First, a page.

Compulsory tutorial programmes and performance in undergraduate microeconomics: A regression discontinuity design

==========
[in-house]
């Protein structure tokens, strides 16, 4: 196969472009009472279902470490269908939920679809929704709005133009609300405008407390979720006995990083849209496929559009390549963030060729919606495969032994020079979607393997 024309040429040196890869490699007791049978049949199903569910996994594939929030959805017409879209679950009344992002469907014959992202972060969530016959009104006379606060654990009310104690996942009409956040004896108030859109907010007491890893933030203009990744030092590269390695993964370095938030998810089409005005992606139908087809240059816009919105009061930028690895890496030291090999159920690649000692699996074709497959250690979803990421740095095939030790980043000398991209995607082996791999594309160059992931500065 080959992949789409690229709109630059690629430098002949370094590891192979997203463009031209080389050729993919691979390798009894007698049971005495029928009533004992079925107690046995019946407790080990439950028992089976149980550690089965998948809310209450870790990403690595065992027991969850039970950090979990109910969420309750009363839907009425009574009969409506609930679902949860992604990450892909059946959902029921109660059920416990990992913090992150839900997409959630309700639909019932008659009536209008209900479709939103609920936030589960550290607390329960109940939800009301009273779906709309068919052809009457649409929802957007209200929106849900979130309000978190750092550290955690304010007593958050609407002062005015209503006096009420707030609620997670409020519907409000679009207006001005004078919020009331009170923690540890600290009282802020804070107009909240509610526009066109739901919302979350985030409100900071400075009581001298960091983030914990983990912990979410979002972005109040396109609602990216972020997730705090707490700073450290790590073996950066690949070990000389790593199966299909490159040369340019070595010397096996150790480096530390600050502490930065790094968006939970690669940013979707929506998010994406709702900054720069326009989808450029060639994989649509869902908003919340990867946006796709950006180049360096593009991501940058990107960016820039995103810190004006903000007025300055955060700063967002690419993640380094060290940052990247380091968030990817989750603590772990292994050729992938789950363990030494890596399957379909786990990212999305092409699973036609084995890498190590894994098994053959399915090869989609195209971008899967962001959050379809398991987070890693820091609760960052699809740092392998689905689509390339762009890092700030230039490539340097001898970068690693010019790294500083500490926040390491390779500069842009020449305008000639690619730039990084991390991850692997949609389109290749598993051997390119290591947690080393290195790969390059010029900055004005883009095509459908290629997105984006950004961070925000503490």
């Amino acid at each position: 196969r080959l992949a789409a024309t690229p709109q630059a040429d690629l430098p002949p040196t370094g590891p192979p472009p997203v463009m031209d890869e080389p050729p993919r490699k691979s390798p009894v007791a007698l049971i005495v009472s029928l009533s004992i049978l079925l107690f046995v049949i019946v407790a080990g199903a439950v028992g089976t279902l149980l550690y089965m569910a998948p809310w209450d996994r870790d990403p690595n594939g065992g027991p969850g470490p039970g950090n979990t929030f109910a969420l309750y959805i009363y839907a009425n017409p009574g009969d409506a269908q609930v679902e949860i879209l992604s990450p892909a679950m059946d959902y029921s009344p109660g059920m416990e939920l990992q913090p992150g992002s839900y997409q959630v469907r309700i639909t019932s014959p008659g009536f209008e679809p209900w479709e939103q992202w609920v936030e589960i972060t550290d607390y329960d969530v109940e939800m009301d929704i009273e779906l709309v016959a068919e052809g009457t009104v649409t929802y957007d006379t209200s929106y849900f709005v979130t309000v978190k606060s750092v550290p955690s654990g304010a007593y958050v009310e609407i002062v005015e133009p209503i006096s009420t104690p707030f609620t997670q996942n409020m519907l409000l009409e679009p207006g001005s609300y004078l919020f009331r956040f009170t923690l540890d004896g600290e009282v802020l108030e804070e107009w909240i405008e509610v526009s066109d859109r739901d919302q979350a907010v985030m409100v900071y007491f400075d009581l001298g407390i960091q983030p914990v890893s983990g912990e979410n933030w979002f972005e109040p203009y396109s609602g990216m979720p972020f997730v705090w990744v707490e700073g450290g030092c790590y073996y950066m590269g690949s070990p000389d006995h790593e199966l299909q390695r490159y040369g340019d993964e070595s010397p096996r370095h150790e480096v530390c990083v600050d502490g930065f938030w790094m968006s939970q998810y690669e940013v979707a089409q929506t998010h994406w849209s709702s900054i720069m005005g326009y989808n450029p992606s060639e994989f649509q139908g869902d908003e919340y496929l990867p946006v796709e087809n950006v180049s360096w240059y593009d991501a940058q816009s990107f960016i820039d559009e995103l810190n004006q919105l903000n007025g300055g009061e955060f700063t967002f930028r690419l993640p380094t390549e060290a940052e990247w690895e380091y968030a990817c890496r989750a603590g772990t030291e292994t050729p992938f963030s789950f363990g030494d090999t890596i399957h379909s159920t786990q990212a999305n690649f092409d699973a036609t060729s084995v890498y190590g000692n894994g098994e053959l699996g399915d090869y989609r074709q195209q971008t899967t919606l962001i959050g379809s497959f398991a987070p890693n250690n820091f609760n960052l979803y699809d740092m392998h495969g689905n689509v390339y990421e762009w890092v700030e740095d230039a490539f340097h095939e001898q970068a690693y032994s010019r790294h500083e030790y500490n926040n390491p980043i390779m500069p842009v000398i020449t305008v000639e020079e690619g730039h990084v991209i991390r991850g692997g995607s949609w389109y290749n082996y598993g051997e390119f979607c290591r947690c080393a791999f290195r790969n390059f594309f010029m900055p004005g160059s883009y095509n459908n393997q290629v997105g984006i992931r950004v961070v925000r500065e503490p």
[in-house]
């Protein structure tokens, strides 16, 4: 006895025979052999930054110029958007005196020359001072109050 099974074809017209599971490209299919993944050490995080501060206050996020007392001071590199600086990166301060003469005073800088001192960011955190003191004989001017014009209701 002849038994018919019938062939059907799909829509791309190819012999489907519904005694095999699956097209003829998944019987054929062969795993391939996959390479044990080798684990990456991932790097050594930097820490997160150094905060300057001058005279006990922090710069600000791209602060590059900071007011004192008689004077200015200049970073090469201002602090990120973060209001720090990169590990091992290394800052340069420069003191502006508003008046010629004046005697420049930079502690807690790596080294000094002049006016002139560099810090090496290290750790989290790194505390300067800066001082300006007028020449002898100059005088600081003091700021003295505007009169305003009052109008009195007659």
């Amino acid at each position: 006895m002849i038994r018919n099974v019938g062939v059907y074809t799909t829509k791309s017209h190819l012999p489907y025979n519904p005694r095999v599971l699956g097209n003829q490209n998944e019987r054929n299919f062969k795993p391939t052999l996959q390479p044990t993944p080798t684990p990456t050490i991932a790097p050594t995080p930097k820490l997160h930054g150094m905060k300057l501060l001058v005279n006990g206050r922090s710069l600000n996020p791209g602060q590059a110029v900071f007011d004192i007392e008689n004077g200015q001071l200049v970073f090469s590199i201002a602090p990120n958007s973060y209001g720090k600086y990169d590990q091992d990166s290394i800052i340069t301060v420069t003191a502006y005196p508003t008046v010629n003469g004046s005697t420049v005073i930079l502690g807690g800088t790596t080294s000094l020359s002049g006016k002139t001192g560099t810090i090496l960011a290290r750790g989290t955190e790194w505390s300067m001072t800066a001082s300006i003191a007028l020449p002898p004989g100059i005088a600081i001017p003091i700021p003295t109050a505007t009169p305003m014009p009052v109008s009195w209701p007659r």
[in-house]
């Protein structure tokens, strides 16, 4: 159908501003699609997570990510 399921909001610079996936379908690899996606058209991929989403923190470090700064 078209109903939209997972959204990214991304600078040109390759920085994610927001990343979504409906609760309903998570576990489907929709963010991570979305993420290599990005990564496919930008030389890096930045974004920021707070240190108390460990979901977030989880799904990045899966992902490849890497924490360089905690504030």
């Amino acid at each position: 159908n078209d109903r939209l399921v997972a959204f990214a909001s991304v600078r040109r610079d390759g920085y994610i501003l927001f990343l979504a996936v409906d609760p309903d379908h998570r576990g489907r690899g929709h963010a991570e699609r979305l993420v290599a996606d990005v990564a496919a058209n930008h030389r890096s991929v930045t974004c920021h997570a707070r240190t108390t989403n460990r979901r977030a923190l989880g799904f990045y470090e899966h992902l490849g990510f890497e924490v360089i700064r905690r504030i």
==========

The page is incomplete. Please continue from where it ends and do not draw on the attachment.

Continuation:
As South African universities experience extremely low graduation rates, academic staff implement a range of interventions, such as tutorial programmes, in order to improve student performance. However, relatively little is known about the impact of such tutorial programmes on students’ performance. Using data from an introductory microeconomics course, this paper investigates the impact of a compulsory tutorial programme on students’ performance in their final examination. Due to the fact that the tutorial programme was only compulsory for students that obtained less than a pass in the first test, while otherwise offered on a voluntary basis, this paper employs a fuzzy regression discontinuity (RD) design to investigate the impact of the tutorial programme on final exam performance. Findings indicate that assignment to the compulsory programme positively affects students’ performance. However, this result is mainly drive by students who already seem to have the ability to perform but, for whatever reason, underperformed in the first test. Thus, while assignment to the tutorial programme itself leads to an improvement in performance, the mechanism is unclear.
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